I'll also add a short txt extract below from the BRE in relation to cross-wall properties which you may find interesting.
Meanwhile, the NBA pressed ahead with the appraisal of other proposals for two and three storey houses, paying particular regard to modular co-ordination and the use of preferred plans. By 1968 it had issued certificates for 42 systems, and another 34 were undergoing appraisal. Of these, 24 utilised precast concrete, 4 in-situ concrete, 23 were timber framed, 10 were steel framed, and the remaining 15 were of ‘rationalised traditional’ construction.
This last category was a comparatively recent arrival. As the name suggests, systems of this type used traditional masonry cross-walls to support timber floors and roofs: the factory-made timber framed infill panels at front and rear were non-loadbearing.
Such house types are therefore outside the scope of this book, but a list of known rationalised traditional (or ‘Rat-Trad’) systems is included in Appendix C.
Confusingly, some precast concrete, in-situ concrete or timber frame crosswall systems offered traditional masonry as an alternative, so the name alone will not necessarily provide identification of the structural system employed.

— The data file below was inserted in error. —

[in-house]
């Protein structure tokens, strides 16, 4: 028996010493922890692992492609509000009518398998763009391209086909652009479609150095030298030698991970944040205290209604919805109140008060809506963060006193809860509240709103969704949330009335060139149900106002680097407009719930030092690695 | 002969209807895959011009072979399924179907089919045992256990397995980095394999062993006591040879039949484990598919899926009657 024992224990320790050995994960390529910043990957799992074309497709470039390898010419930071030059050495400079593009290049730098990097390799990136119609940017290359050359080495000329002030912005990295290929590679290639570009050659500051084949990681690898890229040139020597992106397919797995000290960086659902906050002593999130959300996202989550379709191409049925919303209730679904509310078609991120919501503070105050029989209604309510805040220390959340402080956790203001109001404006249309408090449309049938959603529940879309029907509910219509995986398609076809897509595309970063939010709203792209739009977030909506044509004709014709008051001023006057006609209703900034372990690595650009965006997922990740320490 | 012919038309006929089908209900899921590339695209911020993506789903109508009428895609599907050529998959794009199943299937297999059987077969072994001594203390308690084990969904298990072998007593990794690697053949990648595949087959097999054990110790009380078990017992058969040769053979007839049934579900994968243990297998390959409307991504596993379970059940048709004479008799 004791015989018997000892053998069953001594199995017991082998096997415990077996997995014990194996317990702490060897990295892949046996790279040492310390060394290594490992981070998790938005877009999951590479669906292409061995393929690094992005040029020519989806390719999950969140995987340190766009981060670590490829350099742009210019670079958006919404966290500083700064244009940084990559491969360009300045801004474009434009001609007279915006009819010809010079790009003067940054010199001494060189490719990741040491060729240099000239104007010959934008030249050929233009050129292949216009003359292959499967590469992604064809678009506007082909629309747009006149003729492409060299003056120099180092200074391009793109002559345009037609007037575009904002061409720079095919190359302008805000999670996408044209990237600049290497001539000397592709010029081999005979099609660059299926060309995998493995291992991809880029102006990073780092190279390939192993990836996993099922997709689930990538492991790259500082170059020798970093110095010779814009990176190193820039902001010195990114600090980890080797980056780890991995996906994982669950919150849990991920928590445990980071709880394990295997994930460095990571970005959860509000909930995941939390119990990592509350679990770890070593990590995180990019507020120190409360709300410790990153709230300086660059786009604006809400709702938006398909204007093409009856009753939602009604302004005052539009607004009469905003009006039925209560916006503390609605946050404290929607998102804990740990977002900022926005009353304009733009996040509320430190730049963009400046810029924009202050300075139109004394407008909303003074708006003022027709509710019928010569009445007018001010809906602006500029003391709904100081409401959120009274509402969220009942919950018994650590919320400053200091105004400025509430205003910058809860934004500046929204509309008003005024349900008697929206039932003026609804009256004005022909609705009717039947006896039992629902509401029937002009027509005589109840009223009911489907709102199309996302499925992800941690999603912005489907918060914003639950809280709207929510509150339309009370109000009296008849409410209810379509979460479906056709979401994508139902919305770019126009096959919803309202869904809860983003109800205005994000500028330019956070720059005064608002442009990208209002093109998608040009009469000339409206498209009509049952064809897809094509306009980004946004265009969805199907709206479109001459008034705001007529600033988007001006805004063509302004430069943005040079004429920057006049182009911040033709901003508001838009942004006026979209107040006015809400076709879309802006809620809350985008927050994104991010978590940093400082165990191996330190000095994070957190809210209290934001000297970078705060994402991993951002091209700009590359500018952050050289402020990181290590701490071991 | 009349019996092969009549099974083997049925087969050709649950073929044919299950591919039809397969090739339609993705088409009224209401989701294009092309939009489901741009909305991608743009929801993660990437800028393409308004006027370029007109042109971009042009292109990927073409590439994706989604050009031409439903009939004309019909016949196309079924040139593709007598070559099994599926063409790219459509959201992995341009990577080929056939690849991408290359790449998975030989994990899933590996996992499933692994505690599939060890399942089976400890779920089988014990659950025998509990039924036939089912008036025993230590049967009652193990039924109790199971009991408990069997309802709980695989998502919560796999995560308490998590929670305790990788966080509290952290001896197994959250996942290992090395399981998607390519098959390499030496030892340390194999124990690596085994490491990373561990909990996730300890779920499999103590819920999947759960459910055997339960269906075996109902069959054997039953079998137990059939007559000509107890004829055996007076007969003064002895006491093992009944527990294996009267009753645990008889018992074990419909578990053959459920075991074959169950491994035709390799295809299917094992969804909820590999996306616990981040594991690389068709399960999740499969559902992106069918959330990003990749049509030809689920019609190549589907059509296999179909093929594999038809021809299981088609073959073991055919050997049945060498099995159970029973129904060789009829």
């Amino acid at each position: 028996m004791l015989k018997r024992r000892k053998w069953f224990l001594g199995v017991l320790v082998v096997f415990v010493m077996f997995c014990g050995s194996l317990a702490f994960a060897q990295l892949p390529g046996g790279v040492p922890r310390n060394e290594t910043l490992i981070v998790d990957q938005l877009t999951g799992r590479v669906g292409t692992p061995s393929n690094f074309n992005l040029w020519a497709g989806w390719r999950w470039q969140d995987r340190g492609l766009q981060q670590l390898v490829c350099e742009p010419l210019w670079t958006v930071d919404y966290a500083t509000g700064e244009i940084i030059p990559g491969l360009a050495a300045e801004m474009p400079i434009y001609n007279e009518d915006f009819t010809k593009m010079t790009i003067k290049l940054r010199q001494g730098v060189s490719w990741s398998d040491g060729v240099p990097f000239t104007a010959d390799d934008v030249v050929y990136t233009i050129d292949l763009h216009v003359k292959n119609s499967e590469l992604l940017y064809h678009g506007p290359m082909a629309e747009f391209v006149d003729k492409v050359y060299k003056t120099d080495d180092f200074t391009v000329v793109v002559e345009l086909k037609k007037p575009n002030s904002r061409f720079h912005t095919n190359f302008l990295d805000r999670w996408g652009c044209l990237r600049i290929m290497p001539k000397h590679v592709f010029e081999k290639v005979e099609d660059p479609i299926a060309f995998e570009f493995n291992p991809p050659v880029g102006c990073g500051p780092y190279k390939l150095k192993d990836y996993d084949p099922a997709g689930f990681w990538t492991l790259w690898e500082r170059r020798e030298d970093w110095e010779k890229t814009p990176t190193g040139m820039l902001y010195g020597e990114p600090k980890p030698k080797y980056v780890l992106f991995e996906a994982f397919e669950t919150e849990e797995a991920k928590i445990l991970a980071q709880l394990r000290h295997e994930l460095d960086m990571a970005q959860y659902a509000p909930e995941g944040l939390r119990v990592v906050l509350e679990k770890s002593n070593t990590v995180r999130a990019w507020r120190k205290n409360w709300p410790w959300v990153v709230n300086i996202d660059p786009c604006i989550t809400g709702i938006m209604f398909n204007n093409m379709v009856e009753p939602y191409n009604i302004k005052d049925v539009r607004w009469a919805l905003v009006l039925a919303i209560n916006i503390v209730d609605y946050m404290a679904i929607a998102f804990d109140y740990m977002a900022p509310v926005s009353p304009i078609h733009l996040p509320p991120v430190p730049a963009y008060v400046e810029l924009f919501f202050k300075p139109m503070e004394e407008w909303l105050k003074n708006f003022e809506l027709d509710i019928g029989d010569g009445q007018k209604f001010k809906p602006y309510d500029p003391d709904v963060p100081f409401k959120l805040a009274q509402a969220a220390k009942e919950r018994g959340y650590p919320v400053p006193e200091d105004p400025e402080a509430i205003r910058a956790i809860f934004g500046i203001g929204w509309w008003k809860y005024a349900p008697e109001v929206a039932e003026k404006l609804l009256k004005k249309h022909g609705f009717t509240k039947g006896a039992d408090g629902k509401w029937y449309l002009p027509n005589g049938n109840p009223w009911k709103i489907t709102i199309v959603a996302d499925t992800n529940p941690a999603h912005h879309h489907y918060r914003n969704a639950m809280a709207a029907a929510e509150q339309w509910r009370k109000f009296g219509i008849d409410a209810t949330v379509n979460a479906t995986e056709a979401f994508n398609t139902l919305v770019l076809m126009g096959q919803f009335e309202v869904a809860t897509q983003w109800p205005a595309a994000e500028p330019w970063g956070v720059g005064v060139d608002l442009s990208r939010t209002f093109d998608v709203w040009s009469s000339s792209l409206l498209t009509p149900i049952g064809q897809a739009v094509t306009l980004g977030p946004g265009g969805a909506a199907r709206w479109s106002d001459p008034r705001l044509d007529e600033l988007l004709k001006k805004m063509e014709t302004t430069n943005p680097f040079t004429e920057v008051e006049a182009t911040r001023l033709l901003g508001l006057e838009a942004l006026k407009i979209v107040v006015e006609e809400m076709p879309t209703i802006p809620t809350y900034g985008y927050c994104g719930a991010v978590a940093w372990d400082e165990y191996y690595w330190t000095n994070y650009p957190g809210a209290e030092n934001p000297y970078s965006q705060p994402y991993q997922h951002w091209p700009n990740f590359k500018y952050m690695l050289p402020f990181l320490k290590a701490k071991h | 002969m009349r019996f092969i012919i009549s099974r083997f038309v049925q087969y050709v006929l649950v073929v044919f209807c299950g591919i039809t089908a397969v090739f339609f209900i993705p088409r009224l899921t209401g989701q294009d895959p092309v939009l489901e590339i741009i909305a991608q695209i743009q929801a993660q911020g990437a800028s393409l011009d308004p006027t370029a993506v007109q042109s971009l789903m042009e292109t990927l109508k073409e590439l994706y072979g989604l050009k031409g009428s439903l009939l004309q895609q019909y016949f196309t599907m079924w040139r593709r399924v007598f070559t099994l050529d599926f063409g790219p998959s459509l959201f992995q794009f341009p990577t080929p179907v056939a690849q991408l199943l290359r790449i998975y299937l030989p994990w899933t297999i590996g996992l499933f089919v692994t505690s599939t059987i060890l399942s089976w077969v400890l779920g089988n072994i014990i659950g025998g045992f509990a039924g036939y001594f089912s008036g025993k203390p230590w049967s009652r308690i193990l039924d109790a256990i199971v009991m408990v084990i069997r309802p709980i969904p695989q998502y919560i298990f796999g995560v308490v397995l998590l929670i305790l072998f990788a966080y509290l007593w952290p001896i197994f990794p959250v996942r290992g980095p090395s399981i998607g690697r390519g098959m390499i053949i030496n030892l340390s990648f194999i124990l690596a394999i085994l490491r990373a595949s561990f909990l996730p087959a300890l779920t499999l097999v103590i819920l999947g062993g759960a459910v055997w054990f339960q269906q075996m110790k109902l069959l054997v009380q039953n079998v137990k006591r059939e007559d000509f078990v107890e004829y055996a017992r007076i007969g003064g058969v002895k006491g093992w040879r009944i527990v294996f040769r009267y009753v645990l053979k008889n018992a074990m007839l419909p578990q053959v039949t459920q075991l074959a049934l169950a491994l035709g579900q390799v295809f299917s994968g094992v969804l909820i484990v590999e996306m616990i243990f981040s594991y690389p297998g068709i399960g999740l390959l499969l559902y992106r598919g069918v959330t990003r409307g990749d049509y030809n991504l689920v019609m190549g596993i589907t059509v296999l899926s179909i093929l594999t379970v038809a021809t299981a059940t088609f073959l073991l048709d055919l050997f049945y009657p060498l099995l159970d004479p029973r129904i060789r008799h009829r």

The common factor in most approved systems was the wide range of claddings avail- able. Walls might be of brick, tile-hung or boarded: roofs could be gabled, monopitch or flat. This diversity was deliberately encouraged by the NBA: they saw a range of choice in terms of appearance as the best way of extending the use of non-traditional construction into the private sector. However, with the exception of most of the heavy concrete systems, this can make